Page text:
Sunday, May 23, 2010

Roadblocks & Angry Mobs...

... Get in the way of good writing.

It's pretty much an assumed fact that every writer suffers from writers block. On the AbsoluteWrite forums I indulge in frequently (check it out, Username IDGS) it seems to be a running topic of frustration - derailed plots from forcing, endless re-edits, revisions beyond number.

Now, I've never had a problem with over-revising the hell out of my works - I use a critical eye when the red pen comes out, but I wouldn't say I'm slash happy. I tend to write a little leaner than I like, be it a problem with outlining or thinking too far ahead in a plot and a desire to reach climax, I don't know. To omit big sections of work would be a bad idea when word counts are already not as high as I'd like them, and I know that.

My current issue isn't even really writers block, it's more 'where from here?' With my current Work in Progress - CRIMSON LETTERS FROM KANDAHAR PROVINCE, I'm reaching the witching-hour - where the main character is about to experience a quite moving series of events near the end of the book.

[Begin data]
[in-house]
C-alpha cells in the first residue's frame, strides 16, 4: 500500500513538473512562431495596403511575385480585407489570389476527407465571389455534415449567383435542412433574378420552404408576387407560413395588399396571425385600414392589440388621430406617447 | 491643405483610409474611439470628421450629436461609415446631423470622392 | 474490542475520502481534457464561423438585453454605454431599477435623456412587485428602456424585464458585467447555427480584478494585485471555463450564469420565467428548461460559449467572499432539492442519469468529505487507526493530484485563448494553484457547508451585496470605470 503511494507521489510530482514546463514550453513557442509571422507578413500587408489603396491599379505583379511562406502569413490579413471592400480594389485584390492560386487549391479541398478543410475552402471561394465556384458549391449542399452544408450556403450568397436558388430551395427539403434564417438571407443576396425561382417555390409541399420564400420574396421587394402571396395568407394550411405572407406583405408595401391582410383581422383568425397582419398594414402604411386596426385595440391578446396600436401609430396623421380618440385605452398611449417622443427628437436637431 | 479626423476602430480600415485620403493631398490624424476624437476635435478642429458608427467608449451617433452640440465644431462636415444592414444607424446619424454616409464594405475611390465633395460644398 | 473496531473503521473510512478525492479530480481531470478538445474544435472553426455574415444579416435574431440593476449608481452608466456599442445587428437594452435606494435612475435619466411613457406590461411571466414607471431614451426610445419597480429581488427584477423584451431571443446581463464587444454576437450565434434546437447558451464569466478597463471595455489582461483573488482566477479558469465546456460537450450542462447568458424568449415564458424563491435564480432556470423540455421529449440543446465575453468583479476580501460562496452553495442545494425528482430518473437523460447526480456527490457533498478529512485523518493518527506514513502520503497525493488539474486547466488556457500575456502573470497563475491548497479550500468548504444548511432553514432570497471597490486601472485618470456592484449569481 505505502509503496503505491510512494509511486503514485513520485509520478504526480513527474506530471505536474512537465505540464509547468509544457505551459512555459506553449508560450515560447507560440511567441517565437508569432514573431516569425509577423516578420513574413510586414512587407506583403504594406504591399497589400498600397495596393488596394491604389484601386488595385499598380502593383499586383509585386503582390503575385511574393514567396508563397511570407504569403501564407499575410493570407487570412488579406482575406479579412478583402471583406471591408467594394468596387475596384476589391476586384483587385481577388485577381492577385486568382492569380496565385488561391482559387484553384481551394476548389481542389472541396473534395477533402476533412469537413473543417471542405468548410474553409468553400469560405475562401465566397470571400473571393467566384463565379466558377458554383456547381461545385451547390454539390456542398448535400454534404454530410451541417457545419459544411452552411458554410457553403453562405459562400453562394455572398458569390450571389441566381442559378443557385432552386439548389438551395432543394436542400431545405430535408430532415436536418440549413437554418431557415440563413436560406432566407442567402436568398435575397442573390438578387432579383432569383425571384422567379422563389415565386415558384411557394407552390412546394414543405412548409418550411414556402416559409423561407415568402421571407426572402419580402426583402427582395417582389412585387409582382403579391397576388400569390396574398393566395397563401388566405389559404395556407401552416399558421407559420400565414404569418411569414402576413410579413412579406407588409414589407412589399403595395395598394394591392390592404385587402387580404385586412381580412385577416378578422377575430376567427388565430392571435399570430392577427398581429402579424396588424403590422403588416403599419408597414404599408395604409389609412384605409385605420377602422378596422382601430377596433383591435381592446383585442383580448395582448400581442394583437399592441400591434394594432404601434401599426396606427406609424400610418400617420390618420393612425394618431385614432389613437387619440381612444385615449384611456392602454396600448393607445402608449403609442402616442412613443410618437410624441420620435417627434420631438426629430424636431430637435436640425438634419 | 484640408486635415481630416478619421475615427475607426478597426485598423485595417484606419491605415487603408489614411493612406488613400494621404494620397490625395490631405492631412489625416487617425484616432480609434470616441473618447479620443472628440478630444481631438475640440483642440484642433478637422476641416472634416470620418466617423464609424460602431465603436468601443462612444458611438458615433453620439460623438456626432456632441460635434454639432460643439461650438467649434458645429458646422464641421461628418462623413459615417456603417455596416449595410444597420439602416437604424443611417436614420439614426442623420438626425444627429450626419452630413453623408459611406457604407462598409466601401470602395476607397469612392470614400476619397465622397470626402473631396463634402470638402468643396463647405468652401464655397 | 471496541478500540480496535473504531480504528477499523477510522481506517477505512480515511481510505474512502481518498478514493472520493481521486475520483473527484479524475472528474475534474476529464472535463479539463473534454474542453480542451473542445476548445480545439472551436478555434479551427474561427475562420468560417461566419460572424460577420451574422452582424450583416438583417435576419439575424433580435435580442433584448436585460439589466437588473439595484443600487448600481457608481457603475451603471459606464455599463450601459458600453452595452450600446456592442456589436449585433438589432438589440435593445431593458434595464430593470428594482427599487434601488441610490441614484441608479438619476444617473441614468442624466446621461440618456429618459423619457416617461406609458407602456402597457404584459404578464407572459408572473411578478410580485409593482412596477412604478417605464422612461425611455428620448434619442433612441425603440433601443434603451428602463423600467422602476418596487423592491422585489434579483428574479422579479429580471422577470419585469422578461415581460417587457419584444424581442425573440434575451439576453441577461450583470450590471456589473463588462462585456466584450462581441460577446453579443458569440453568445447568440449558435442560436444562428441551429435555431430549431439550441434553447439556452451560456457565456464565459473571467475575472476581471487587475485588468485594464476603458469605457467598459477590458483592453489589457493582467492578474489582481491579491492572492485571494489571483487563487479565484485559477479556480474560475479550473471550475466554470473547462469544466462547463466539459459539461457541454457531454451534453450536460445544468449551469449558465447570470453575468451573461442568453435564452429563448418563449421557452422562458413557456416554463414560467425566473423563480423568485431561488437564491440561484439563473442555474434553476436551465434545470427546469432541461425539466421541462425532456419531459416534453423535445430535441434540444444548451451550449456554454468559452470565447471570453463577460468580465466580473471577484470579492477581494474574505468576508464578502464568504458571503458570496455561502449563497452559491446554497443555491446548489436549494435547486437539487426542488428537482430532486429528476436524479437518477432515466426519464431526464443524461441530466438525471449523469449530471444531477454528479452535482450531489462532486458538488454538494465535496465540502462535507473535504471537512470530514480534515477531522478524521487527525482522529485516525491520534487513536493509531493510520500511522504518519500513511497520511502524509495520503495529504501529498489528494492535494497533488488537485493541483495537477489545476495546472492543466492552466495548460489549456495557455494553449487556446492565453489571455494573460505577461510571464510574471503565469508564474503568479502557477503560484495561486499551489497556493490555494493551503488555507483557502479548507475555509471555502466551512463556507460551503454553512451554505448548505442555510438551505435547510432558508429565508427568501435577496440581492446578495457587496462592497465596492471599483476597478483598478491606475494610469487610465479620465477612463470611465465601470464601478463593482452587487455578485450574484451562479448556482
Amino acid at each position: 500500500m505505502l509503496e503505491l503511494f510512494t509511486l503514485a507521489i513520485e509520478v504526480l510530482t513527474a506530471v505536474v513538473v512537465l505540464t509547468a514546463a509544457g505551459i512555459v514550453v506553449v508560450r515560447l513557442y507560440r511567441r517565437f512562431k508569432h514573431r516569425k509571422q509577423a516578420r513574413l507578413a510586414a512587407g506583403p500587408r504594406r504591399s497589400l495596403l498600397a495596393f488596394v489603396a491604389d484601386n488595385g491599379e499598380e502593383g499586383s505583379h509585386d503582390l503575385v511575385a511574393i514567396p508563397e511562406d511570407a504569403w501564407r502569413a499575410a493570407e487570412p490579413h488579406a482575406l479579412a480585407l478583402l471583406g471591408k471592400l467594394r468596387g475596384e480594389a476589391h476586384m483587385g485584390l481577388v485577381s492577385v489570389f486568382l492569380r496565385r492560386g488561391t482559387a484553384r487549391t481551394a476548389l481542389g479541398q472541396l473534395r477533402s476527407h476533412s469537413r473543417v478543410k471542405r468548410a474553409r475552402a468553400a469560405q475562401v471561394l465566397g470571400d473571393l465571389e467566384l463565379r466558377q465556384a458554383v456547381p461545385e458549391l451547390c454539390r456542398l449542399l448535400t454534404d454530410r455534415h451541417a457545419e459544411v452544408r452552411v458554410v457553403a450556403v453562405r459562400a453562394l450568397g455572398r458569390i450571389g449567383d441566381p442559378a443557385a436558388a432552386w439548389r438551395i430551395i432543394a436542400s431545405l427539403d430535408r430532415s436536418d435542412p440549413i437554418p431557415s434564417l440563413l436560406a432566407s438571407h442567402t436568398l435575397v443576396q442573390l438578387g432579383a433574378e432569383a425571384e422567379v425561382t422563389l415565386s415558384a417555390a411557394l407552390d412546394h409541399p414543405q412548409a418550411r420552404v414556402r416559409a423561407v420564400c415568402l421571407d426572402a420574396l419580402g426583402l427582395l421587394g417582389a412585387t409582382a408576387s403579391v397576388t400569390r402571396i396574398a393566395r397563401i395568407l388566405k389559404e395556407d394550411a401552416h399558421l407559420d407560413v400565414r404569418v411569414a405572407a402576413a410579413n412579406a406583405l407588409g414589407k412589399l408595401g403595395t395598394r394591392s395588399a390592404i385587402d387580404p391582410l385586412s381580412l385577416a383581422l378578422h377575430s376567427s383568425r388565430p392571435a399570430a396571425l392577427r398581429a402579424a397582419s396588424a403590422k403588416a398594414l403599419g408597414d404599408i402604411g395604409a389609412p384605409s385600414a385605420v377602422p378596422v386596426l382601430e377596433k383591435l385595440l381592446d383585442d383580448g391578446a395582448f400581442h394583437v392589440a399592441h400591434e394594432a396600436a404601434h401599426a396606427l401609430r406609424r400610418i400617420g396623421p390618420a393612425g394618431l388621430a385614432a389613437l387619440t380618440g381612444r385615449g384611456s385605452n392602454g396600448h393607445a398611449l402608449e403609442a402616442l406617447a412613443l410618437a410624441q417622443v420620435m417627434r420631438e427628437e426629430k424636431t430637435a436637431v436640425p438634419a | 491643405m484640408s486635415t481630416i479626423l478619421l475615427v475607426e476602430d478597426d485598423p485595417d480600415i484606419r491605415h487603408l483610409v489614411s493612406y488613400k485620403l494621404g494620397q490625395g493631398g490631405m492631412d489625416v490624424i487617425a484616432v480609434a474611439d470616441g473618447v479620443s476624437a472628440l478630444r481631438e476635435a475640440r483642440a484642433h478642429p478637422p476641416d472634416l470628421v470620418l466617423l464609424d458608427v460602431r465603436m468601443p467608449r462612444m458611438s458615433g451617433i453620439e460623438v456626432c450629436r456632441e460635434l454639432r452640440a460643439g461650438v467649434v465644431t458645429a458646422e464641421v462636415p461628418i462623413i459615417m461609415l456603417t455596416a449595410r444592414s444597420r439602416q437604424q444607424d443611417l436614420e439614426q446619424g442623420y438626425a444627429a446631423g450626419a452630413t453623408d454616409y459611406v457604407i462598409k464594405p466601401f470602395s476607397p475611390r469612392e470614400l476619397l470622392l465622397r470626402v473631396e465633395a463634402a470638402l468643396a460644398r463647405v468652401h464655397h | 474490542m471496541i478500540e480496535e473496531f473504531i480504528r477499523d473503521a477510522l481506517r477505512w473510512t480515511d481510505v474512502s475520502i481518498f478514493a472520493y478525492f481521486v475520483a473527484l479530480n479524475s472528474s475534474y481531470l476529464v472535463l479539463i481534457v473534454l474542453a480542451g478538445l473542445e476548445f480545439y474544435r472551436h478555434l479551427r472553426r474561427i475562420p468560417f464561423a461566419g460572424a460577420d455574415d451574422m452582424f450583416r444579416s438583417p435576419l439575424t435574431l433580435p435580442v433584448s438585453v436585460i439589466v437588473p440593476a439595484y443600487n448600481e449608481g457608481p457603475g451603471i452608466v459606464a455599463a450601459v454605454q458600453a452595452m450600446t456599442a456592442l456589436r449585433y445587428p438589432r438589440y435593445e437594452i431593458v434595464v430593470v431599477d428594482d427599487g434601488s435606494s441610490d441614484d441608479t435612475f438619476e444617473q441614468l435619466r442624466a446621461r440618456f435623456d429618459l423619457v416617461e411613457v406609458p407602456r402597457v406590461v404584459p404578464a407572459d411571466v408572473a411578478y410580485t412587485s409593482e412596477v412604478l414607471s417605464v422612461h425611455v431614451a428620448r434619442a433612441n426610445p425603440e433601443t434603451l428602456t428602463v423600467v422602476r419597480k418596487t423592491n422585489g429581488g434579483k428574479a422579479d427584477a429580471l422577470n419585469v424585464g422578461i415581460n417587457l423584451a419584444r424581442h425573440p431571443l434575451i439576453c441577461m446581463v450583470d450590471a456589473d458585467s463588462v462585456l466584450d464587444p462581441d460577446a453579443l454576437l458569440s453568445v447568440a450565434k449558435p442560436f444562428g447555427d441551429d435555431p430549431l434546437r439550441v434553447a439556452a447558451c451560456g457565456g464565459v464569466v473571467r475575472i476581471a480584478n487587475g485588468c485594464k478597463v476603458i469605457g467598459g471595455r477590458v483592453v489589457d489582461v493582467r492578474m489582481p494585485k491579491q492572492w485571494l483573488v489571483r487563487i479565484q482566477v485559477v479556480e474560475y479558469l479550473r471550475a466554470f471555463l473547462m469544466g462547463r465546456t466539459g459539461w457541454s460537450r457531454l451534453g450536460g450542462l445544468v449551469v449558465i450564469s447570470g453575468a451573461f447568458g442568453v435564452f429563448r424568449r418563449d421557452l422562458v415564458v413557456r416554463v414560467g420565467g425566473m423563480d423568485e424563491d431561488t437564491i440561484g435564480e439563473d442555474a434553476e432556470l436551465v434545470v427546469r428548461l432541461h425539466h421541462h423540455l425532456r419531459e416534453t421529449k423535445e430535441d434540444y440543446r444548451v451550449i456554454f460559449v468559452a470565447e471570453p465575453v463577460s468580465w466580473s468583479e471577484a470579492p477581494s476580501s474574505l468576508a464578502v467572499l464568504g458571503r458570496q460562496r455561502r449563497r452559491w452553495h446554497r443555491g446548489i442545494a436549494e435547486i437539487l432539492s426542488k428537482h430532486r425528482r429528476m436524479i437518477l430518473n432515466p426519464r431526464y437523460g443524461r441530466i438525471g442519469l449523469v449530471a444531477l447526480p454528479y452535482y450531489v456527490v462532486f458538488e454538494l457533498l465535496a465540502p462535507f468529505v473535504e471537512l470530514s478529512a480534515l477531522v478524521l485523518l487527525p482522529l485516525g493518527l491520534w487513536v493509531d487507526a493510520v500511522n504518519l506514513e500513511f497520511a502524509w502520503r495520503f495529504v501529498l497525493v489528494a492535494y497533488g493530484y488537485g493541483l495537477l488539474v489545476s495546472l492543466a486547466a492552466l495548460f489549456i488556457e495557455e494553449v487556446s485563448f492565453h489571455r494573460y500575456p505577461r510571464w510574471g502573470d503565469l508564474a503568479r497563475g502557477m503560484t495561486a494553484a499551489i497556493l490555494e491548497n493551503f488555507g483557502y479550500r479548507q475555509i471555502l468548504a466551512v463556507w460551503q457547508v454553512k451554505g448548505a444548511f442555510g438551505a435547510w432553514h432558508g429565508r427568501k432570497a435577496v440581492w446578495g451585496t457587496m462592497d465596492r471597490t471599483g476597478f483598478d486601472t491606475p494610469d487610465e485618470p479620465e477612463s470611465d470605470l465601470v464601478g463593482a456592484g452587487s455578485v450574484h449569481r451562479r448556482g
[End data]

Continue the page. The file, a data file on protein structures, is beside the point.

"Great!" You say, "You've got your work cut out for you! You're right into the meat of the story you've wanted so desperately to hammer out!"

"Wrong," I say. "Now what?"

It's that frustrating balance between getting the pivotal part of the manuscript out without skipping through to the end and coming up devestatingly short. I'm not a big fan of beefing up works, going back to enter paragraphs of arbitrary description and dialogue - If I had wanted to do that, I would have included them for later axing in the first draft.

No, the problem lies in that with a 20,000 word defecit at my current standpoint and only the money-shots remaining in the outline, I want to hit the events hard and mercilessly, pulling no punches. I don't want to drivel endlessly about what the characters are wearing to waste space, and I don't want to fill pages with spoken lines to stretch the distance.

It's a hard balancing act, and I'm not sure how to tackle it at my current state of progress. I'm sure as I get more and more accustomed to meeting self-made deadlines and benchmarks that it will become easier, but for now I'm stuck looking at the same juncture from which to build off of, and feeling a little intimidating by what must be done.

Lord oh lord, this is going to be a good one when it's done, but I can't wait to write "END" after the last line.

God have mercy.

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